Facts and figures
On 2 May 2008, Cyclone Nargis made landfall in Myanmar, crossing the south of the country over two days, and devastating the Ayeyarwady Delta region. According to official figures, 84,500 people were killed and 53,800 went missing. A total of 37 townships were significantly affected by the cyclone. The UN estimates that as many as 2.4 million people were affected.
The three-year Cyclone Nargis relief and recovery operation is conducted by the Myanmar Red Cross Society with the support of the IFRC, and targeted 100,000 affected households in 13 townships. In total, the operational area in these townships encompasses a land area of approximately 17,558 sq km.
• Appeal target: CHF 68.5 million
• Appeal coverage: 104 per cent
• Actual expenditure: 90 per cent
Below are included some facts on how this operation supported those affected and helped them to get back on their feet and restart their lvies.
• 12,404 families have been provided with new homes.
• 25 schools have been built, benefiting approximately 3,250 school children.
• 19 sub-rural health centres have been constructed.
• 93 Red Cross posts for community-oriented resilience-building activities such as first aid have been constructed.
• 171 community buildings or infrastructure have been repaired.
• 19,353 people and their families have regained or strengthened their livelihoods in crop and vegetable farming, livestock farming, fisheries and small business.
• 7,444 people and their families have benefited from “cash-for-work” opportunities.
• Shade and fruit trees have been planted in 109 villages to protect the environment.
Health and care
• 160,014 people have been provided with basic health care.
• 127,410 school children have engaged in good hygiene practices.
• 247 Red Cross volunteers and 4,358 community volunteers have been trained in community-based health and first aid. They have helped facilitate community-oriented health activities for 77,255 people.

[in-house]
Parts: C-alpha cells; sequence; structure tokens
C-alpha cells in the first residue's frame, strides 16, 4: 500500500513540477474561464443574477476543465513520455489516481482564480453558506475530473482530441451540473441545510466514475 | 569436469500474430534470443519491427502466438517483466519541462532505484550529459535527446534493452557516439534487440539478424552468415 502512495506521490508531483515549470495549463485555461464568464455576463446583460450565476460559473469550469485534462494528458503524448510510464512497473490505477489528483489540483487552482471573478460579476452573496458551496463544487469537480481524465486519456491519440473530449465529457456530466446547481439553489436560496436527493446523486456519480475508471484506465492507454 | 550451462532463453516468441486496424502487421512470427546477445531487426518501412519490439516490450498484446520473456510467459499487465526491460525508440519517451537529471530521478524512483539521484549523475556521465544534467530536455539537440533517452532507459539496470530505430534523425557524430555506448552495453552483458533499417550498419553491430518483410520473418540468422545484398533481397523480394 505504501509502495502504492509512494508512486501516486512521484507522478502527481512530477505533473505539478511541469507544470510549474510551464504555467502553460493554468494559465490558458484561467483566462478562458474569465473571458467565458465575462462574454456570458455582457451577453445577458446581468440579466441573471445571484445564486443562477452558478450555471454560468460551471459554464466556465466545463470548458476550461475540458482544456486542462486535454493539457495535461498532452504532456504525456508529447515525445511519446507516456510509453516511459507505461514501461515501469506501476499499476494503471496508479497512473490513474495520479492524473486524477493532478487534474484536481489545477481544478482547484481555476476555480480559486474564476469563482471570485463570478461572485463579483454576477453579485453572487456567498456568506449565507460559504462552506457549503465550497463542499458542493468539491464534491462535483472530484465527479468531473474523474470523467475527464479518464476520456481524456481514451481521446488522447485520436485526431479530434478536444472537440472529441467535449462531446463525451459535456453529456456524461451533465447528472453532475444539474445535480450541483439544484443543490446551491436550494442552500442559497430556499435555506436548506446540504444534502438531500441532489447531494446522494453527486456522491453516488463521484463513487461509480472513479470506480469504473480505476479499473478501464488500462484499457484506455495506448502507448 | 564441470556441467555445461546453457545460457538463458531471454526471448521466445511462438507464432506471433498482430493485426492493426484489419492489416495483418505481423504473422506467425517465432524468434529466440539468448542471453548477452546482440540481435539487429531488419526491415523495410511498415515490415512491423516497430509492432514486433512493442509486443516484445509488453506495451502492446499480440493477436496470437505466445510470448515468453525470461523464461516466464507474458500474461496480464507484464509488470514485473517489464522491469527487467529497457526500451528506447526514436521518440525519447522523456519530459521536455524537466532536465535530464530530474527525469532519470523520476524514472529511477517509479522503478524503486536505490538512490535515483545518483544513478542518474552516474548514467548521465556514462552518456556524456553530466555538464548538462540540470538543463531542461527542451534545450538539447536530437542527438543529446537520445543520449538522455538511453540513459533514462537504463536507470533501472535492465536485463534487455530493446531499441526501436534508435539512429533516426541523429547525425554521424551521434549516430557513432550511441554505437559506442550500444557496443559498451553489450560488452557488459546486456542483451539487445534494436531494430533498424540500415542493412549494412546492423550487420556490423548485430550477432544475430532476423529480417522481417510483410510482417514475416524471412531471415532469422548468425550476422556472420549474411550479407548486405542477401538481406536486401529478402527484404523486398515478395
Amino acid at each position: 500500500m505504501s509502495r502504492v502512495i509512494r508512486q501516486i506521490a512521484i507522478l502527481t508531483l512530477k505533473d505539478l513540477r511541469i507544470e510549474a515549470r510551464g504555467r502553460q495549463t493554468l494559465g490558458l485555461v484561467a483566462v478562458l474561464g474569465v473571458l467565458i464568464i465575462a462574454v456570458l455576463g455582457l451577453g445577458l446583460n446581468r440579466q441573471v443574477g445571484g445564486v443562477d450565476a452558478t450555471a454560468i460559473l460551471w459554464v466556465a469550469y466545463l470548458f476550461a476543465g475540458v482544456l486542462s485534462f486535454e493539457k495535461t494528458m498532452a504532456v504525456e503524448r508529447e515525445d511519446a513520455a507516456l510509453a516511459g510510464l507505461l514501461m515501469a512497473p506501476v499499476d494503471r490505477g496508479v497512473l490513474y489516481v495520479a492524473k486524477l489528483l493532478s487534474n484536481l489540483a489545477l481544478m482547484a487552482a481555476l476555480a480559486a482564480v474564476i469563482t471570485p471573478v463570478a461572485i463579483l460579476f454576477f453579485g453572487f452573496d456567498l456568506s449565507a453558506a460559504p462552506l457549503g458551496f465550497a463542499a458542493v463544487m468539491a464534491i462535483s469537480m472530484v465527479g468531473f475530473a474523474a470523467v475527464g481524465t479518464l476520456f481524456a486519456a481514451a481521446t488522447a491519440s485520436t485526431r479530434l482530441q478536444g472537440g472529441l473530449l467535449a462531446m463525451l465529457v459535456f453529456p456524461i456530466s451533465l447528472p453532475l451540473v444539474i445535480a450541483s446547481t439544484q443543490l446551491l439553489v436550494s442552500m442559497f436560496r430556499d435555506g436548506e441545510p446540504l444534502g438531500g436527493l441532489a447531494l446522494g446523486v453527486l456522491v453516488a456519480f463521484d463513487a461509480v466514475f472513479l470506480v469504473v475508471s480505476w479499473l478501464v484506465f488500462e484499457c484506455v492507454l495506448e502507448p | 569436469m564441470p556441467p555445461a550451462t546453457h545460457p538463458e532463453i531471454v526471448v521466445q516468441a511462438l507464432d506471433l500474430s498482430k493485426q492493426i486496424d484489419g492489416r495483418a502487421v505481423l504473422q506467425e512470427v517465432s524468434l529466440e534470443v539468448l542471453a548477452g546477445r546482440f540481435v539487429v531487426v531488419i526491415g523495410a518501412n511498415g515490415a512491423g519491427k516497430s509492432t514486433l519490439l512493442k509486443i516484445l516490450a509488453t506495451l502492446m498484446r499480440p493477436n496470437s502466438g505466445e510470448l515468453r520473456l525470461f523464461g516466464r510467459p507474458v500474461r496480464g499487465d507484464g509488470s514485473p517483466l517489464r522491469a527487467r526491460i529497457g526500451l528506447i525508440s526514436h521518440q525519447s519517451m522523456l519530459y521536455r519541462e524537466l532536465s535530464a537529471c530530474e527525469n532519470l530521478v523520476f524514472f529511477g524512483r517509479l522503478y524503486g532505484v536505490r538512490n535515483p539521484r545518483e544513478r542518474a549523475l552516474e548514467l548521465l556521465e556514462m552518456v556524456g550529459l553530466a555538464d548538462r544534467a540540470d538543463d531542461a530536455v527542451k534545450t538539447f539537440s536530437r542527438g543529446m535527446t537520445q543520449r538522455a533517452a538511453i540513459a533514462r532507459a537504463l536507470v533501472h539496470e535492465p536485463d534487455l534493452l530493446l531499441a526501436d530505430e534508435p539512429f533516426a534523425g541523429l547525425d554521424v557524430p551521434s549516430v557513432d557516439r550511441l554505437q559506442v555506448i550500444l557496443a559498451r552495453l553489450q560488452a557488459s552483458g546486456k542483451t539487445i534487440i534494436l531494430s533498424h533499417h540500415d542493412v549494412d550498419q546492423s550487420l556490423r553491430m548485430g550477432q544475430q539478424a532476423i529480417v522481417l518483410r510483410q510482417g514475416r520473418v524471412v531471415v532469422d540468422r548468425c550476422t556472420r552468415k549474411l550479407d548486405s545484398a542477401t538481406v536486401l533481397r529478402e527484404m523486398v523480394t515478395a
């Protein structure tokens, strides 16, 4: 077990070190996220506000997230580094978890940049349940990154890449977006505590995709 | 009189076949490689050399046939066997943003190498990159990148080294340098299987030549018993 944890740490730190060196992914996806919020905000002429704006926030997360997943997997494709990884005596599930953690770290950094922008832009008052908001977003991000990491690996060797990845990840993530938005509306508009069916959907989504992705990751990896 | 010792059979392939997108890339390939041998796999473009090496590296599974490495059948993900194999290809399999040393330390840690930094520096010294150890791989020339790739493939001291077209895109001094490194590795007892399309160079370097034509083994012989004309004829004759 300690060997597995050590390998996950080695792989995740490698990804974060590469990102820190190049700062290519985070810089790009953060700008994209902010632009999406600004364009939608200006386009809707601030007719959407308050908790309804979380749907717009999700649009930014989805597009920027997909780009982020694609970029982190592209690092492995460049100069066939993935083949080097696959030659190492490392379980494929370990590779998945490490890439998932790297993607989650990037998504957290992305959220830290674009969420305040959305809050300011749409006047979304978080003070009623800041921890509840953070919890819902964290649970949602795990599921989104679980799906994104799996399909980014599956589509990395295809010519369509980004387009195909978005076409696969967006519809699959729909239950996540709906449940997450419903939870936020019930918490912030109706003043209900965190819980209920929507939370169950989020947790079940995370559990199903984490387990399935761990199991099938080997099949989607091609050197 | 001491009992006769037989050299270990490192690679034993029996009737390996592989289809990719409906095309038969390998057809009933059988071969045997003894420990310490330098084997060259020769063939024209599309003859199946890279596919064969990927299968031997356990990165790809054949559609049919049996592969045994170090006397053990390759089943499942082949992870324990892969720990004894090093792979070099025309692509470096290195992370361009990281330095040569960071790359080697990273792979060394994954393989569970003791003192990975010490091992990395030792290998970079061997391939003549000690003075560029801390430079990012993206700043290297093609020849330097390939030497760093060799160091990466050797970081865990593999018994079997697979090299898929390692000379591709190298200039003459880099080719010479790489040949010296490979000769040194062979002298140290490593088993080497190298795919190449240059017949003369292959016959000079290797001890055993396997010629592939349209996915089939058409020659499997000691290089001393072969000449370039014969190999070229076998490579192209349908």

• Psychosocial support-oriented community activities have benefited 70,363 people.
• Child-centred recreational kits have benefited children in 465 schools or educational institutions while adult-centred kits have benefited communities in 668 villages.
Water, sanitation and hygiene promotion
• About 45,768 school children have access to clean water thanks to the construction of rainwater collection tanks and wells in school compounds.
• Entire communities across 13 townships have access to clean water due to initiatives such as the rehabilitation of 446 communal ponds, the construction of 121 new ponds, cleaning of 500 tube wells and dug wells as well as the construction of a further 207 new wells, and the installation of 529 rainwater collection tanks.
• The construction of latrines have enabled about 12,064 school children and 46,993 families to practise better hygiene.
Disaster preparedness and risk reduction
• Over four thousand people from 136 villages in at-risk areas have been trained in community-based disaster risk management. They have been provided with loud speakers serving as early warning equipment, as well as stretchers and educational materials.
• 300 school children and 20 teachers have been trained in school-based disaster risk management.
• As a means to improve communications, telephone lines have been installed or portable telephones have been purchased for several Red Cross township branch offices.
National Society and community capacity building
• Approximately 900 Red Cross volunteers continue to provide valuable support in various field activities, while serving as vital links with affected communities. Many of them have received planned or on-the-job training.
• Vulnerable communities have been able to improve their resilience through assistance such as restored and expanded clean water sources, improved hygiene, disease awareness and prevention, advanced planting techniques, improved livestock management, household shelter construction techniques incorporating disaster risk reduction elements, schools which can serve as storm shelters, and training in disaster preparedness.